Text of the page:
For the IRC I am still waiting for more details on event layouts, but the comments on a Real RAC proposal make me excited of the prospects. That could well make the Clover Leaf SupeRally WRC look like kindergarden in comparison! Welcome back to events that are unique, characterful adventures!
OK, I know some of the problems in Clover Leaf, SupeRally and event locations have been addressed in the WRC for the foreseeable future. But already in 2008 they drop Ireland again, introduce Jordan and welcome back Cyprus. I somehow don't trust them any more!
And finally to the selection of events in the IRC
The calendar is probably the best feature of the new Intercontinental Rallye Challenge IRC. Just how excellent this calendar is, can only be brought closer to you with some deep analysis. We have however already covered the number of events and the choice of surfaces.
When I look at the choice of locations, things jump to my mind like Skoda and Mitsubishi withdrawing from the WRC because it was a must to compete in 16 events. And because a large part of those 16 events are in questionable locations. I recall Malcolm Wilson’s complaint about Cyprus, a costly event in a location with no car market.
So let’s look at the IRC calendar cold and dry from a manufacturer and marketing point of view. No intercontinental series will be the same without manufacturer involvement and all enthusiasm of the sport departments does not help if they don’t have strong arguments for their marketing bosses.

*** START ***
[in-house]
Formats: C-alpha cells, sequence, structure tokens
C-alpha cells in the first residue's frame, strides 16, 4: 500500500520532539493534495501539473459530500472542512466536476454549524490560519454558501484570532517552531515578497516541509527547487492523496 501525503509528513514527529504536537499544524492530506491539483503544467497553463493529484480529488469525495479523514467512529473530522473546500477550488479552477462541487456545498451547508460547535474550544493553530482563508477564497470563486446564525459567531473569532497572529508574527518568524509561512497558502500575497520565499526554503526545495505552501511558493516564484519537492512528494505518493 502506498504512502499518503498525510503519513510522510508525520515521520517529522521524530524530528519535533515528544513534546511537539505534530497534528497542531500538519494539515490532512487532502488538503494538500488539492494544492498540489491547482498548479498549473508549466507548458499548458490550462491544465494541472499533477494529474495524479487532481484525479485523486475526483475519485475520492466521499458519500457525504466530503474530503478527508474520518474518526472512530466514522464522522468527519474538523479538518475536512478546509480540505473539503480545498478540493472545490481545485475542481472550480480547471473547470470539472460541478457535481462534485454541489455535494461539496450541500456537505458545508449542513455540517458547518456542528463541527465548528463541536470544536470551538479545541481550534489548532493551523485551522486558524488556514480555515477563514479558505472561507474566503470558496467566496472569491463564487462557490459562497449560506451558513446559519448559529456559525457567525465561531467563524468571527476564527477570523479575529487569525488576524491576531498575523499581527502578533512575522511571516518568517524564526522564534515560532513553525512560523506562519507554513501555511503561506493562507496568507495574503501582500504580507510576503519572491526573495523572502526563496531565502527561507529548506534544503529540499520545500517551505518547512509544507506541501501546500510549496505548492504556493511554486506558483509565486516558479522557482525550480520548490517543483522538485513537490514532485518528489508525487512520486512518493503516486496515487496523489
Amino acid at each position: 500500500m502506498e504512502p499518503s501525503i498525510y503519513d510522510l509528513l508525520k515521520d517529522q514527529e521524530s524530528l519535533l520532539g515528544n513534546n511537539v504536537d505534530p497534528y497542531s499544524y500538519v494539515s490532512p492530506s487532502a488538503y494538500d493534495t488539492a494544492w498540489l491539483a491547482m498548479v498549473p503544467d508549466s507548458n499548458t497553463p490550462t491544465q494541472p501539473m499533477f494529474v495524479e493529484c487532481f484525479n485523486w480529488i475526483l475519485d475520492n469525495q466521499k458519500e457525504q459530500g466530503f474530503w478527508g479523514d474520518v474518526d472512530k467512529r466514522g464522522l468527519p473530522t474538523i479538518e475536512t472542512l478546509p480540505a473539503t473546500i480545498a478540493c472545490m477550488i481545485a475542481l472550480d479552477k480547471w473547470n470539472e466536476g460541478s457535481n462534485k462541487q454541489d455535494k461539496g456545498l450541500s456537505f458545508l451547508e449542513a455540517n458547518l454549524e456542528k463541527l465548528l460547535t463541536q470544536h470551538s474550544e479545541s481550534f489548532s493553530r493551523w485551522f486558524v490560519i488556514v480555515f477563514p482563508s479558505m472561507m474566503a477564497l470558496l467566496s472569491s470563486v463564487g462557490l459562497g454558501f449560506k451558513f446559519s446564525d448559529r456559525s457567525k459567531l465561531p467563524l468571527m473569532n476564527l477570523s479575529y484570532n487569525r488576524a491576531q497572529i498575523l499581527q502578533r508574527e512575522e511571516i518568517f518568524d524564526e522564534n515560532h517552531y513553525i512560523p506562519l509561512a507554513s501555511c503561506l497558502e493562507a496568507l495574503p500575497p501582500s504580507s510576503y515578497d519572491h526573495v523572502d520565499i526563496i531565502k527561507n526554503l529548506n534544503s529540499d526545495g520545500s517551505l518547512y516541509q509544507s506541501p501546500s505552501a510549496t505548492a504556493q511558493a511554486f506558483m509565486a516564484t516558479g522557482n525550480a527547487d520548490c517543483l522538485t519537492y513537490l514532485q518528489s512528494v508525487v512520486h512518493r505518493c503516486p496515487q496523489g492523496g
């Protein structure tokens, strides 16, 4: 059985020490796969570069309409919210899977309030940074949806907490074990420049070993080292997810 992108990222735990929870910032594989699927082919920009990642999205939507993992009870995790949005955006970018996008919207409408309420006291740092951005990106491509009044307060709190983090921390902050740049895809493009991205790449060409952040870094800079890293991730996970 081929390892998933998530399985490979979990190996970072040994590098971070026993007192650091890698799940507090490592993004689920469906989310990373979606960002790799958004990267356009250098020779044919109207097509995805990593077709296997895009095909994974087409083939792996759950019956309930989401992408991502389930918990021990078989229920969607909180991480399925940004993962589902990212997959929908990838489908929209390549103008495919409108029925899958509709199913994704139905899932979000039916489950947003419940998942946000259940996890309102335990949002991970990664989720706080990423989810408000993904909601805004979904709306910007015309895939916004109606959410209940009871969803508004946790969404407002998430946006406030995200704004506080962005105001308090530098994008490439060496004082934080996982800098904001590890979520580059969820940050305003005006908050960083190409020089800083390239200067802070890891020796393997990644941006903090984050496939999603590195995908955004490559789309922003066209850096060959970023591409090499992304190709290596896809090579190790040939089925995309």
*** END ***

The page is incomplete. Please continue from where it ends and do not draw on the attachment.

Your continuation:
Also interesting that when the WRC started in 1973, the most traditional manufacturers as Ford and Peugeot, were already having a marathon and African program and sticking to it. Interestingly both these makes competed in the Safari year in year out (i.e. Peugeot winning Safari non-stop 1966-1968, Ford winning 1969&1972) and they carried on competing there irrespectable if this was a WRC scoring event or not. Or how Ford won the London-Mexico 1970, which was the birth of Ford’s famous performance road car “Ford Escort Mexico” - see how marketing worked. Quite likely Ford got as much value out of that event alone as they will get from winning the whole WRC season's makes title 2006!